They load up their minivan and leave, and Michonne tells Daryl that she’s decided to let the Governor go and move on. They and Rick both head back for the prison.
Clearly, this episode was all about moving on. In addition to Michonne telling Tyreese that he needed to let go of his anger, and her taking her own advice and letting the Governor go, Rick sends Carol on her way as a means of resolving their moral dilemma. But of course, there was also the aspect of the episode from which it derives its name.
Rick’s moral dilemma arises from the fact that Carol appears to have become indifferent to death and the suffering of others. And then there was the issue of Bob’s alcoholism, how he was willing to risk everything for a bottle of booze while the others were fighting to make sure they got out with the medicine they needed to save their people’s lives.
Taken together, these threads once again stress the larger theme of the story. On the one hand, people are forced to do what they have to to survive. But in the end, there is only so much which can be sacrificed before staying alive becomes meaningless. This episode managed to capture that quite well.
However, there were also a lot of things which were kind of annoying. For one, the way they’ve now written Carol out seems kind of weak, especially when one considers how she really died. In the comic, Carol tried to commit suicide after losing Tyreese, her lover, to Michonne. After that, she became somewhat erratic and dependent, and felt increasingly isolated as a result. She then let a Walker bite her and died tragically.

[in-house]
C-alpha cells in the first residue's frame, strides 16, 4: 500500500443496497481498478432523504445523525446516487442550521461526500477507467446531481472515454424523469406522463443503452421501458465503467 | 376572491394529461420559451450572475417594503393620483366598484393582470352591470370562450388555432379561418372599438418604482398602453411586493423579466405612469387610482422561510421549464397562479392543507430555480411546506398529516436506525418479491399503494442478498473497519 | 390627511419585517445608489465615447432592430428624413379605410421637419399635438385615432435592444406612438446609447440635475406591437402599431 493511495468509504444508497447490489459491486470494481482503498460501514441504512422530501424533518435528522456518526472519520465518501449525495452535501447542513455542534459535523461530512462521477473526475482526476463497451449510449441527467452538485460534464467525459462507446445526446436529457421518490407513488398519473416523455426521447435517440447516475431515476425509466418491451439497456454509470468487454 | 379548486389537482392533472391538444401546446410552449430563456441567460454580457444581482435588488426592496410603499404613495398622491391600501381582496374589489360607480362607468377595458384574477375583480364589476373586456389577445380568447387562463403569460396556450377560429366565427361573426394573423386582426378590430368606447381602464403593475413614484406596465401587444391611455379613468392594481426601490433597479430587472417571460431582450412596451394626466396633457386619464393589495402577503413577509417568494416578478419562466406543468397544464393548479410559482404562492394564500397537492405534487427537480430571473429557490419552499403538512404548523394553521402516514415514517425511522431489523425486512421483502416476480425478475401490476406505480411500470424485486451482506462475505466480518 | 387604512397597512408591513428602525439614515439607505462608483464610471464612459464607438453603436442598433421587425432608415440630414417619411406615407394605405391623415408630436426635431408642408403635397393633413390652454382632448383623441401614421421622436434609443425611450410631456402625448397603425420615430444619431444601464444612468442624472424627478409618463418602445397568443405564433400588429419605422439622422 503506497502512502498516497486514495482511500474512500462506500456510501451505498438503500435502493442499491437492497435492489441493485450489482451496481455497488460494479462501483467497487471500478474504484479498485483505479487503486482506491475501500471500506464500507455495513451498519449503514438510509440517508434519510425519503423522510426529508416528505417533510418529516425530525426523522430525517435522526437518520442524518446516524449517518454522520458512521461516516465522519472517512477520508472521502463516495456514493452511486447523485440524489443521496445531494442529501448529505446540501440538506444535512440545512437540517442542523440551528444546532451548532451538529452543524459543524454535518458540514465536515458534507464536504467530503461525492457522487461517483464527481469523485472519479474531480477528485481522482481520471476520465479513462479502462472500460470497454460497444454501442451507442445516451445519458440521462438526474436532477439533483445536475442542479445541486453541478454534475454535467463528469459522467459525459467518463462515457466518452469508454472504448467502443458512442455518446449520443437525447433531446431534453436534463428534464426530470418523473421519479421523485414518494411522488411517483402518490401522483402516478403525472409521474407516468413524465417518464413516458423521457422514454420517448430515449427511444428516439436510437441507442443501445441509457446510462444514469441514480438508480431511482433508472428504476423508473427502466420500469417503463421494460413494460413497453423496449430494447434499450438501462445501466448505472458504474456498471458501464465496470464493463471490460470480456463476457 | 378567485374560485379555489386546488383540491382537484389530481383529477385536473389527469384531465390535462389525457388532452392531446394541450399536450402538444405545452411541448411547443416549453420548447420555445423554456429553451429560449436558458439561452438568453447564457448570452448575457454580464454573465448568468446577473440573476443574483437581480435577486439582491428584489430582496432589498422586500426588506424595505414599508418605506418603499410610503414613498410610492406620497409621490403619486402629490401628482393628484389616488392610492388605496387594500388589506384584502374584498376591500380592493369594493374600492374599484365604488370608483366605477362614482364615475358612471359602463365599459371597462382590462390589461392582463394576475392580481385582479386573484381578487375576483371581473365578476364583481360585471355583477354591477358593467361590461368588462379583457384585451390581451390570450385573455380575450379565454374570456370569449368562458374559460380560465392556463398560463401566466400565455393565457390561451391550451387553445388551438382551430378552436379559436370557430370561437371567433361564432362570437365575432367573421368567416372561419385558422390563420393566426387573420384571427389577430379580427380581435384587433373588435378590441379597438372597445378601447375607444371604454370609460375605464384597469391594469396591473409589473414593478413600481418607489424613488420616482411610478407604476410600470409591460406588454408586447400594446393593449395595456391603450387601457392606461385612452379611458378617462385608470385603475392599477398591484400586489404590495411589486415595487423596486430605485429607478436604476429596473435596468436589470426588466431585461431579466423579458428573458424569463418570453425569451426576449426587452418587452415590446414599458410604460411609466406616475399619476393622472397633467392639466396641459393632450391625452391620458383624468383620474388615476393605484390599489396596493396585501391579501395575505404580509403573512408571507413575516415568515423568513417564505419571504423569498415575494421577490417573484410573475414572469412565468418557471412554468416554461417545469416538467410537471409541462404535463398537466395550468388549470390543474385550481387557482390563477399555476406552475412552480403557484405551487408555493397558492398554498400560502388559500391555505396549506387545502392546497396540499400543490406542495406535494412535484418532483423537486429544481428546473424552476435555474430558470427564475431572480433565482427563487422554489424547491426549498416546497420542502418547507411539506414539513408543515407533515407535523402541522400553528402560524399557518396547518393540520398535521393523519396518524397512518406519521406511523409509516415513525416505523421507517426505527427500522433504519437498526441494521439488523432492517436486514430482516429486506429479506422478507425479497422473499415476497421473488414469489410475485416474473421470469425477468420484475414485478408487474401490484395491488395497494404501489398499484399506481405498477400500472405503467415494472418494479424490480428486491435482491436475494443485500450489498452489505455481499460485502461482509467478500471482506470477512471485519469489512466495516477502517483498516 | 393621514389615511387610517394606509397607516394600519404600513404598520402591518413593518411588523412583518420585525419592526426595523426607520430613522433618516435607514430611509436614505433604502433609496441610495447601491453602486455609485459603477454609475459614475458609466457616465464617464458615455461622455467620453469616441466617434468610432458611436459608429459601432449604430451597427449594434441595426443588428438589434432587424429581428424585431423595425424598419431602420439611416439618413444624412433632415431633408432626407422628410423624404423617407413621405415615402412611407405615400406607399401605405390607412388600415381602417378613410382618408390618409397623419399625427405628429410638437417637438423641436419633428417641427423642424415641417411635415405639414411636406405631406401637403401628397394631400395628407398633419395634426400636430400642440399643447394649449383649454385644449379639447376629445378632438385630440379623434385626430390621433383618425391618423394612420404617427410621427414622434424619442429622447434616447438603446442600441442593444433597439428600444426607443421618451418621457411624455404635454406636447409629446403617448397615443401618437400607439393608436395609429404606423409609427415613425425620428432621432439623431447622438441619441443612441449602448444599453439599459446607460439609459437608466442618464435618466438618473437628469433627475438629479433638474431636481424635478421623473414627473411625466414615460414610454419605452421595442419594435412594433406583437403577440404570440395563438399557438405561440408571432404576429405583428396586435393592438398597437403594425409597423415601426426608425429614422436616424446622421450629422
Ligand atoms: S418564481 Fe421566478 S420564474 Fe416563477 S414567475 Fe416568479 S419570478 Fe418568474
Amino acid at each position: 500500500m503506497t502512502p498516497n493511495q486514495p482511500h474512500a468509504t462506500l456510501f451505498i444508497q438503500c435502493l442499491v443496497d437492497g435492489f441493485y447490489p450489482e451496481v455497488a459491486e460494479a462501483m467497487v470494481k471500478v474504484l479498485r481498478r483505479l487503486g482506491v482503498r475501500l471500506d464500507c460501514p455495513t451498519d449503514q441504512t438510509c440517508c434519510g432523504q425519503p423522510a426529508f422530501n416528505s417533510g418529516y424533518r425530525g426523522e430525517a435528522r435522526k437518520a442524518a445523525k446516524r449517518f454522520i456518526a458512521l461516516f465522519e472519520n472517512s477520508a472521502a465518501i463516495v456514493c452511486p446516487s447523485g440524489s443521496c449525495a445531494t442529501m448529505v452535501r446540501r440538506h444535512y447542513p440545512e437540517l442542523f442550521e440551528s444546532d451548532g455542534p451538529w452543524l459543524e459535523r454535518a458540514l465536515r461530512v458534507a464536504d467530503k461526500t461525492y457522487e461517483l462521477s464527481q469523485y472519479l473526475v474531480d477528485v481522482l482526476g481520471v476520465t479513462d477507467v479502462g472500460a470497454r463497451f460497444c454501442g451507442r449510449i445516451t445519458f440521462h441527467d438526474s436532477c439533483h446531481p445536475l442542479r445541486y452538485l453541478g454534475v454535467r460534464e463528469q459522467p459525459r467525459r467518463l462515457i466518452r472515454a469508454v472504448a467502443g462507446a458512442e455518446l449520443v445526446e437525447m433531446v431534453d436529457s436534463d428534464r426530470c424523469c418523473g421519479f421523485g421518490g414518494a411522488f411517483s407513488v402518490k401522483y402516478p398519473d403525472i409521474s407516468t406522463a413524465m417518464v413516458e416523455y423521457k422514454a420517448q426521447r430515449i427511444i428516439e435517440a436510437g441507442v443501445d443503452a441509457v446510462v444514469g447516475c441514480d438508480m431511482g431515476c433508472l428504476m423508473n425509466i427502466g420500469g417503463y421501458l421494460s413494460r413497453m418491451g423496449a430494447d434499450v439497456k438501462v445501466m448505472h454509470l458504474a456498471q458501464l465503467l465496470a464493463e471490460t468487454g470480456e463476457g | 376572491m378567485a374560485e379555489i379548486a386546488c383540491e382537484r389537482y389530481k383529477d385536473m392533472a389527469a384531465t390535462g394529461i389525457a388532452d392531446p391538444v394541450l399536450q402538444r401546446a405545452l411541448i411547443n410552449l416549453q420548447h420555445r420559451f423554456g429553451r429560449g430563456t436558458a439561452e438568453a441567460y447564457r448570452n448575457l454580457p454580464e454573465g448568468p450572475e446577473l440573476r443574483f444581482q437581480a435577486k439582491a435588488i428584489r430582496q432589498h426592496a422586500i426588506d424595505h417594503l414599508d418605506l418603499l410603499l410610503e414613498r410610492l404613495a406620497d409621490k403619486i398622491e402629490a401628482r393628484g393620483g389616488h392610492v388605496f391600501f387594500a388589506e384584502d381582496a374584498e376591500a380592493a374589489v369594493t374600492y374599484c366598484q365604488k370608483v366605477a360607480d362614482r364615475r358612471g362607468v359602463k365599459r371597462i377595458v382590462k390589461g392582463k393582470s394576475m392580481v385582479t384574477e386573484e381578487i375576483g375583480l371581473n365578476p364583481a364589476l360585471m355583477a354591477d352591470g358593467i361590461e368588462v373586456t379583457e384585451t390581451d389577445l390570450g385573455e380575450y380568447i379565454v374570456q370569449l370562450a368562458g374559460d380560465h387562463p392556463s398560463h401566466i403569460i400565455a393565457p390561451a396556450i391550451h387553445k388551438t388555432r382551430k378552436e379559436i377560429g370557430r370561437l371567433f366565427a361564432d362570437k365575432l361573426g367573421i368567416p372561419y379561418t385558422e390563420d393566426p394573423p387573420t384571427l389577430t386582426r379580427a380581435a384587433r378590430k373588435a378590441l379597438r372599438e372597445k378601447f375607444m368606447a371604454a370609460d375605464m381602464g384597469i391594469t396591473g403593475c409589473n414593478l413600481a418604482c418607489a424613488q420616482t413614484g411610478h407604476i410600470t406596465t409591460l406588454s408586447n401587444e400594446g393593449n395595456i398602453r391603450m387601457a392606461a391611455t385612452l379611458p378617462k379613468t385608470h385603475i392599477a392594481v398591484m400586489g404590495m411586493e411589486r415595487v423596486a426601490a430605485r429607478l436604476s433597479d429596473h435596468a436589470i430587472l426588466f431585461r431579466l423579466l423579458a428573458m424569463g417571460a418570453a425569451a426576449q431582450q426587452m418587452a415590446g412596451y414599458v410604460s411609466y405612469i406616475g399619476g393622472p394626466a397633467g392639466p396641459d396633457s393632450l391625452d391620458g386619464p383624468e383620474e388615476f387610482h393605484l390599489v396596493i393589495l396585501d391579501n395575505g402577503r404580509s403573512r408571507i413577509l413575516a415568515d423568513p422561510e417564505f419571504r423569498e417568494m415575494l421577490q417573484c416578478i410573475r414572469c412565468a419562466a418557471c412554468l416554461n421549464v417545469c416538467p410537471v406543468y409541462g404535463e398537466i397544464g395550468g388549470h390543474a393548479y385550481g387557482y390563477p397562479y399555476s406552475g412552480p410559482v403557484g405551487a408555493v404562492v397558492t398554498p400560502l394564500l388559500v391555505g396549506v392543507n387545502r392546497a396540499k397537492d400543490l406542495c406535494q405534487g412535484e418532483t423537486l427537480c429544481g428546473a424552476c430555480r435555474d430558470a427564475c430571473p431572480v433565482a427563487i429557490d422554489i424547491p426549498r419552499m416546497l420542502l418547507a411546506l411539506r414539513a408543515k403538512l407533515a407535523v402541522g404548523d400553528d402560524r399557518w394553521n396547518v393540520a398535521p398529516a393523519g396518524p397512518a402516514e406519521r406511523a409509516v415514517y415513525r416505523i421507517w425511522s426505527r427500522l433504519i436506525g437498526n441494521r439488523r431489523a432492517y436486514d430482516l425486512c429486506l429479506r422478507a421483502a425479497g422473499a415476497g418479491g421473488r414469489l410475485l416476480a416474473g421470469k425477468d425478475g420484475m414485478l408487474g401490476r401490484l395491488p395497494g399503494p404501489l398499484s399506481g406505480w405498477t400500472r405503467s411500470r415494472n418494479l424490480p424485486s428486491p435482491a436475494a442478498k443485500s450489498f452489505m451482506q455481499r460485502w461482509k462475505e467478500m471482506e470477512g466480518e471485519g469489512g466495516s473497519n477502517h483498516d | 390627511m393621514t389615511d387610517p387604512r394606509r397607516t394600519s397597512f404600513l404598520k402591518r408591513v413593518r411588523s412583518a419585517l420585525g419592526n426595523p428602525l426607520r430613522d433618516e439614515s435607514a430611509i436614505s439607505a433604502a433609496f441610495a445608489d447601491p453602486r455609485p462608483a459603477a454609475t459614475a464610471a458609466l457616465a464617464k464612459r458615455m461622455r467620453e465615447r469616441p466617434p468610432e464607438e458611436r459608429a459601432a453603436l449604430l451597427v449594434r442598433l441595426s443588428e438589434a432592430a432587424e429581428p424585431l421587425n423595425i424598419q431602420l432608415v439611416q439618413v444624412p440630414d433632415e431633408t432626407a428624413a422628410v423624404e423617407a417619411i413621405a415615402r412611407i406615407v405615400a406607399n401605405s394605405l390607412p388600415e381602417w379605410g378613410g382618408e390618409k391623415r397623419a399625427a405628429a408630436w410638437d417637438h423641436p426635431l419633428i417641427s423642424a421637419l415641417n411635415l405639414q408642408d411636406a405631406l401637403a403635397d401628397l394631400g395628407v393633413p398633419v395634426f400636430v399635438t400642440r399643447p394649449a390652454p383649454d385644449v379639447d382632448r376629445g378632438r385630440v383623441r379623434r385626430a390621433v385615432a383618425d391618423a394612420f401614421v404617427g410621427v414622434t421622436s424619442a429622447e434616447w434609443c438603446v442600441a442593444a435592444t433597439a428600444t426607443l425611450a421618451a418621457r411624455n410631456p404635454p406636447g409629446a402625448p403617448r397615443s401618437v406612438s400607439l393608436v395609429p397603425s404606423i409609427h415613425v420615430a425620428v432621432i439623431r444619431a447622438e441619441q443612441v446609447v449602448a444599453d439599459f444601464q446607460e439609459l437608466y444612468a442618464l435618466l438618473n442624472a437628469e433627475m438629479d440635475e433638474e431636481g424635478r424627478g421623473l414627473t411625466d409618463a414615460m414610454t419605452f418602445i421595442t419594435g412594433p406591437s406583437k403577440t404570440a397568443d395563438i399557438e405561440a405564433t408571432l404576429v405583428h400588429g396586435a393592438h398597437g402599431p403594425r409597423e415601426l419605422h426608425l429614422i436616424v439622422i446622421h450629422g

And let’s not forget that they’ve done this once before, let us think Carol was gone when in fact she wasn’t. But if this is indeed the end of her thread, I would have to say that it’s not too surprising. Given what they’ve done with her in the last two seasons, minimizing her role and then turning her into a sociopath, I’d say the decision to drop her makes sense.
However, there is another point of interest that fans of the original could not fail to notice. In this episode, Tyreese and Michonne began chatting and seemed to find they had something in common. Given their relationship in the original comic, one can’t help but wonder if this will evolve into something more. But of course, this could be simple projection, since she also appeared to be flirting with Daryl at one point. Not sure where their going with that…
But above all, I mainly got a bad feeling from this episode due to the fact that it kind of felt like filler and portends of how this season is likely to drag on like the others. I foresee next episode being a race to try and save all the infected, with lots of talking and introspection! And when all that’s done, I’m thinking the Woodbury people – save one or two new additions to the cast – will be dead and the core will finally decide to leave the prison behind.
Maybe then, they’ll finally get back on script! Sigh… Oh well, at least Issue 116 will be out in a few days!